Linguistic accuracy is not the only thing that matters in translation. Each document has its peculiar format and design that should be preserved. This is exactly what DTP deals with: margins, headers, text blocks, uneditable images, tables... and so much more.
The main translator’s guiding principle says: a final text should be a flawless reflection of a source document. Nowadays, various digital graphic design tools make it easier to follow the principle. However, the layout still poses many challenges.
Languages are not identical spatially. English words require 30% less place comparing to the French, Spanish and Italian ones. Long and complex German words can replace a whole phrase, while Chinese and Japanese characters require more vertical space, as they are taller than Latin letters. This means relevant changes should be made in page margins, line spacing, etc.
Documents may include visual elements with low-resolution or uneditable text. You cannot just leave it as is. So, here comes a DTP magician with a solid understanding of both translation and digital design tools and techniques. Such issues cannot be resolved without professional assistance.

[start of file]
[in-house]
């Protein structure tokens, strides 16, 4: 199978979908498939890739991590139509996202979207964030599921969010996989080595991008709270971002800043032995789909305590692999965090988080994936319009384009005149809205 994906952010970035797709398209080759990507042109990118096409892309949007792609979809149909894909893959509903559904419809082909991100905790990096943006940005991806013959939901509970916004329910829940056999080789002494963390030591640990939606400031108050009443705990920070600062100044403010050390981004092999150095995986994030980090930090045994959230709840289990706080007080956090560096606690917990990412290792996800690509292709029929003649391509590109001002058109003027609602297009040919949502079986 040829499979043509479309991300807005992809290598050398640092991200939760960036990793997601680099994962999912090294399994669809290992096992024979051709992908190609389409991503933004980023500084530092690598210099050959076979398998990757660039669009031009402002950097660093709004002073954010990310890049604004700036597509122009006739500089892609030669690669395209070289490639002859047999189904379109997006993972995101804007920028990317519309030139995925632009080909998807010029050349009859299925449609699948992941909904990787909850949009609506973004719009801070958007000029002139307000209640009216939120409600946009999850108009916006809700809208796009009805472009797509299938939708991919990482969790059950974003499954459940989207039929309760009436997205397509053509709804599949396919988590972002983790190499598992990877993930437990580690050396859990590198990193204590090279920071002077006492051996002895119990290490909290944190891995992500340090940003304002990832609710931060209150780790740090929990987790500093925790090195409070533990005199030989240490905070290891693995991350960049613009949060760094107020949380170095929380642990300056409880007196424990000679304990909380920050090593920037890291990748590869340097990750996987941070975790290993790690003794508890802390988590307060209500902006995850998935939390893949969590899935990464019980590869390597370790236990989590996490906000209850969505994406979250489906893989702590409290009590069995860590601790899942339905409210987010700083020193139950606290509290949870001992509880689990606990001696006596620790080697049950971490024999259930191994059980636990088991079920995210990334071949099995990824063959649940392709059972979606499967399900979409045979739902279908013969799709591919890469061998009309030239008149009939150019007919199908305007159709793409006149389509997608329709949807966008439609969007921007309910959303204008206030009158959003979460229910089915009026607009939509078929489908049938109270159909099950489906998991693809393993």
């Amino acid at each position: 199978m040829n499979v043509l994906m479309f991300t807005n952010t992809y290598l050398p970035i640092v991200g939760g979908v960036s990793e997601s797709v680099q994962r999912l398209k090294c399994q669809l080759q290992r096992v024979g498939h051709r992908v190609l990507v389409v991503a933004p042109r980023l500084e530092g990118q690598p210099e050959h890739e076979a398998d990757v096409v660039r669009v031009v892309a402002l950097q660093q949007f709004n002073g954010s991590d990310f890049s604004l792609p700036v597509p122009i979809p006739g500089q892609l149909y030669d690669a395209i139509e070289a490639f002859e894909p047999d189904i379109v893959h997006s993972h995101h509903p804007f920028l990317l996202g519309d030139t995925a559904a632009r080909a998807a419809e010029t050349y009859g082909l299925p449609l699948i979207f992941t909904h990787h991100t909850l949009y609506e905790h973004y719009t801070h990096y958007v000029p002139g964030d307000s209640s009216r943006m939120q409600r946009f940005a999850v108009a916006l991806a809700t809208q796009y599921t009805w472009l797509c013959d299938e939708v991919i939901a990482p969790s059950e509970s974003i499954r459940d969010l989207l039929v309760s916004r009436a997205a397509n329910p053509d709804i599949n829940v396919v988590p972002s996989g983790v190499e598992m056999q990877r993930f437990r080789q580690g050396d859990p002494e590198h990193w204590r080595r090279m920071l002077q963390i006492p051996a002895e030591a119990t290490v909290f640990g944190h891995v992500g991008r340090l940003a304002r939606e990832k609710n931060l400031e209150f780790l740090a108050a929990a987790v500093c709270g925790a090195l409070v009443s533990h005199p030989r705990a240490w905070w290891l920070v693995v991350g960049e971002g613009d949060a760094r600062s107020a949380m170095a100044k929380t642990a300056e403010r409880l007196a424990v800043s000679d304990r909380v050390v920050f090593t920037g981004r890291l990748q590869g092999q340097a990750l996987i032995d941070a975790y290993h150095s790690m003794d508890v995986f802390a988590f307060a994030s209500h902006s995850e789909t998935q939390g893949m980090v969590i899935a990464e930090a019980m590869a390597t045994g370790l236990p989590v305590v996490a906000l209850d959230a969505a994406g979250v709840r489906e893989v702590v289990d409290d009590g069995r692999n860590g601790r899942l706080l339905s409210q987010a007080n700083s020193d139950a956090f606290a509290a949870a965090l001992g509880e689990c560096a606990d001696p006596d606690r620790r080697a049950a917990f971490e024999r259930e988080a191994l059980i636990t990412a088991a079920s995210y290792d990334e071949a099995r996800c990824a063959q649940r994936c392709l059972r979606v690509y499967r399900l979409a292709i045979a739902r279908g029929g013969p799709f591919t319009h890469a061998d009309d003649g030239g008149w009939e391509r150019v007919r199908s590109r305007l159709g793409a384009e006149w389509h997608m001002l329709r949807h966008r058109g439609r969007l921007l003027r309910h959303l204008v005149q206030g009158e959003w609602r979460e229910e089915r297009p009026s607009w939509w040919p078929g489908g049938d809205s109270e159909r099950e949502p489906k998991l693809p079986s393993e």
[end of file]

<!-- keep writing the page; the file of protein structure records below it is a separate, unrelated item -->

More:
DTP implies localization as well. For example, Arabic texts should be read from right to left, so text formatting, tables, and all graphic elements must be reversed too. Pictures, symbols, or colors that could be confusing in some cultures should be removed or properly replaced.
The professional translation goes far beyond substituting words in one language for words in another. It is also about design and layout, which greatly contributes to the accuracy and quality of the final product. This is a notable benefit from working with such language service providers as translation agencies, Lingvista in particular. We deliver full-cycle translation services, layout included.